Only eight weeks after the Alliance of American Football began its inaugural season, it has suspended operations. Smoke has been emanating from the AAF when controlling owner Tom Dundon touted drastic actions may be afoot.
The league has not officially folded, but it may be inevitable if the league is not successful working out a deal with the NFL Players Association over the use of the NFL practice players on AAF teams. There is no doubt the AAF is better using players that have NFL experience, or have been working with NFL teams, but even if the NFLPA was willing to approve and re-write provisions allowing practice squad players, it would likely be another two years before it would happen because of the existing collective bargaining agreement. Not to mention that it would take time to overcome the NFL bureaucracy to get official blessings.
I think most football fans are disappointed to see it go. There are plenty of fans that like all sports and can be pacified with almost any pro league game. However, most fans have a passion for one sport more than they do another, and often it is football.
The AAF league’s season really fit into the perfect window. The Super Bowl was in the rear-view window in mid-February, but plenty of folks still had a “jones” for more football. The NFL could not offer much until the amateur draft in late April. And voila, here is a pro football league that provided decent football in that 3-month window. Square peg, meet square hole.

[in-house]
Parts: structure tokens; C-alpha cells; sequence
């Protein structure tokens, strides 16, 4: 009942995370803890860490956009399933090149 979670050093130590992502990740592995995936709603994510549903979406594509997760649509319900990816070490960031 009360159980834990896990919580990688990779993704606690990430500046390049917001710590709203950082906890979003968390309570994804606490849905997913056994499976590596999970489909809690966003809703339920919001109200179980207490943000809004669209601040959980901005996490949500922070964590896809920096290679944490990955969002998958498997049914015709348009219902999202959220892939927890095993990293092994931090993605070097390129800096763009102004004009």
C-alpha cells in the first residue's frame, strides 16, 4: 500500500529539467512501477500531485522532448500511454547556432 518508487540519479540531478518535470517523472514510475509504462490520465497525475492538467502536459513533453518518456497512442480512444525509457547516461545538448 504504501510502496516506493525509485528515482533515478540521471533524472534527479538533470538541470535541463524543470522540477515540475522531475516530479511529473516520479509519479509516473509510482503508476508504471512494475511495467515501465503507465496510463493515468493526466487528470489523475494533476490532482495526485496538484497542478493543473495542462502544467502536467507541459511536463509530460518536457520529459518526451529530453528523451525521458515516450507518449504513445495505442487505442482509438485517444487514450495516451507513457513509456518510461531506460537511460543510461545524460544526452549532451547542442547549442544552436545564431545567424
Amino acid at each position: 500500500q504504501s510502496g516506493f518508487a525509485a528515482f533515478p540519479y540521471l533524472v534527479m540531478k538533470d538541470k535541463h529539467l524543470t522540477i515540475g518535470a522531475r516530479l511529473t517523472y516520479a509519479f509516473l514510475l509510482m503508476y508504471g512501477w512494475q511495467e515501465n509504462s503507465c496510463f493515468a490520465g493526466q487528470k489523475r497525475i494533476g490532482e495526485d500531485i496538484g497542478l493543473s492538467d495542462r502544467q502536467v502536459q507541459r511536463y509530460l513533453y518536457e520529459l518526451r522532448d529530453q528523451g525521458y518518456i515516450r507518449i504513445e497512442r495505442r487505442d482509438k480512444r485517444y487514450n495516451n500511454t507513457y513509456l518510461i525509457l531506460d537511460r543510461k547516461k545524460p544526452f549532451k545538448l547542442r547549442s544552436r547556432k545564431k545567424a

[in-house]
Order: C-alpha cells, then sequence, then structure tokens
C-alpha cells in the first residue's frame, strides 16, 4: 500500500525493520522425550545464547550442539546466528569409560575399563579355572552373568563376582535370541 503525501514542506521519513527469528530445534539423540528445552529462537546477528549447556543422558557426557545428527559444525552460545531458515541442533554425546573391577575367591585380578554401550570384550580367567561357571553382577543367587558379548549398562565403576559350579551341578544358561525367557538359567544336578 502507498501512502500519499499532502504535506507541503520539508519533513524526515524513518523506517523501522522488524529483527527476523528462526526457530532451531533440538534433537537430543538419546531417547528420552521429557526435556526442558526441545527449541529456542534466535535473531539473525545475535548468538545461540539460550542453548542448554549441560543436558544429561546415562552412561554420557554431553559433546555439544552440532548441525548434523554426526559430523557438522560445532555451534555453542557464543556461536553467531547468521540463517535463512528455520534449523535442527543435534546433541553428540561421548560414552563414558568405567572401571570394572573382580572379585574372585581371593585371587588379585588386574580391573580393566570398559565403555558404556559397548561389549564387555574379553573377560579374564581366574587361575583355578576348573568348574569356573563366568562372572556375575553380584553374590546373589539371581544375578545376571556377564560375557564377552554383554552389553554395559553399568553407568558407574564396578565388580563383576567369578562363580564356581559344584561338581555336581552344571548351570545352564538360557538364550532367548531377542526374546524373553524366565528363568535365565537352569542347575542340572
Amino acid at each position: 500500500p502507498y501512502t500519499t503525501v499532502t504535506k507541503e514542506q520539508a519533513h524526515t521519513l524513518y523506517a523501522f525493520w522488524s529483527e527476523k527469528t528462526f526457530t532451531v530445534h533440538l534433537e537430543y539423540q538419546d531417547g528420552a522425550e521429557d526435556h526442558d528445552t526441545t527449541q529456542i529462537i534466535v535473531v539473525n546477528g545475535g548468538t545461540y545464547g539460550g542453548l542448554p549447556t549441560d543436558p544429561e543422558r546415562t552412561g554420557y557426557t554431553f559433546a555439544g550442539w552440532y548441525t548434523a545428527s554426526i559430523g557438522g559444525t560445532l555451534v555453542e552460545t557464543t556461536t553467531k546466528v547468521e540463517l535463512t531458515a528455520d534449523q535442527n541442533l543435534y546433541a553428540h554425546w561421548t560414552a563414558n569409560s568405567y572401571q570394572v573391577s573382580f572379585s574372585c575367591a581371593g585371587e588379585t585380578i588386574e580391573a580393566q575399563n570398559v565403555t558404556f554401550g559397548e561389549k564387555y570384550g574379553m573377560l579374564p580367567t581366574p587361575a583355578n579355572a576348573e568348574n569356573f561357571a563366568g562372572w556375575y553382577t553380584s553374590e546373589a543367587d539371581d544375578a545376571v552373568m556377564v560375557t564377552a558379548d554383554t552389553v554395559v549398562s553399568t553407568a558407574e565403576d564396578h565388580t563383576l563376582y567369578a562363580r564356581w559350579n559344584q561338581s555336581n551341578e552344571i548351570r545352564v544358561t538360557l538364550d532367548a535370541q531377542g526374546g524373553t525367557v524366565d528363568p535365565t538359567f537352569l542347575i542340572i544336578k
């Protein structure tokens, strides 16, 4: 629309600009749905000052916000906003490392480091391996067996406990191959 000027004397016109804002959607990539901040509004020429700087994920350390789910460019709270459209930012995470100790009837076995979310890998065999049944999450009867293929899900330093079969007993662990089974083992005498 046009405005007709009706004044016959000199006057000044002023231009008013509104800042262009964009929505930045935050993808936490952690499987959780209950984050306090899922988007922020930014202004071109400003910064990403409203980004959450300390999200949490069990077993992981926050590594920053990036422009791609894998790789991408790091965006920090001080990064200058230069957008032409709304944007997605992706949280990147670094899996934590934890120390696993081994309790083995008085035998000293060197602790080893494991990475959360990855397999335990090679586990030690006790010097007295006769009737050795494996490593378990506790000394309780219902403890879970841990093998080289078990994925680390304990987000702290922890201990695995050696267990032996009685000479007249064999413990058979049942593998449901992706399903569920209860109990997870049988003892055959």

The AAF was set up not to compete with the NFL for players, or eyeballs during the fall season, or even persuade fans in NFL cities to switch alliances, but to offer another way for fans to watch their favorite sport and for players to prove they should be considered for the big stage.
Teams had a regional flavor picking up players that were originally from the area or had played their college ball near-by. It helped create an instant connection for many fans. Plus, many supporters liked having a home team to call their own.
The league also had TV exposure going for it. Often with fledgling leagues, it is hard to get carriage on traditional over-the-air or high-profile networks. The AAF had CBS and Turner Sports in their corner from the beginning, and it helped bring early notoriety to the league. The AAF in turn brought ratings. Some eye-popping ones in the beginning averaging 2.9 Million viewers and beating some NBA and NHL broadcasts. Granted it level-offed to viewership in the half-a-million range, but still respectable.
However, like many things in life, it all about money. Problems usually arise when there is not enough to go around or some party thinks they deserve more, and in this case it is no different.
So where does it go from here? Good question. Most were surprised with Tom Dundon’s draconian move since negotiations appeared to be going well with the NFLPA. Maybe he is just playing hard ball to extract the best deal, or he jumped in without doing his full due diligence. Either way, fans and players would like to see it bounce back. Like many, we were still just getting to know you, AAF.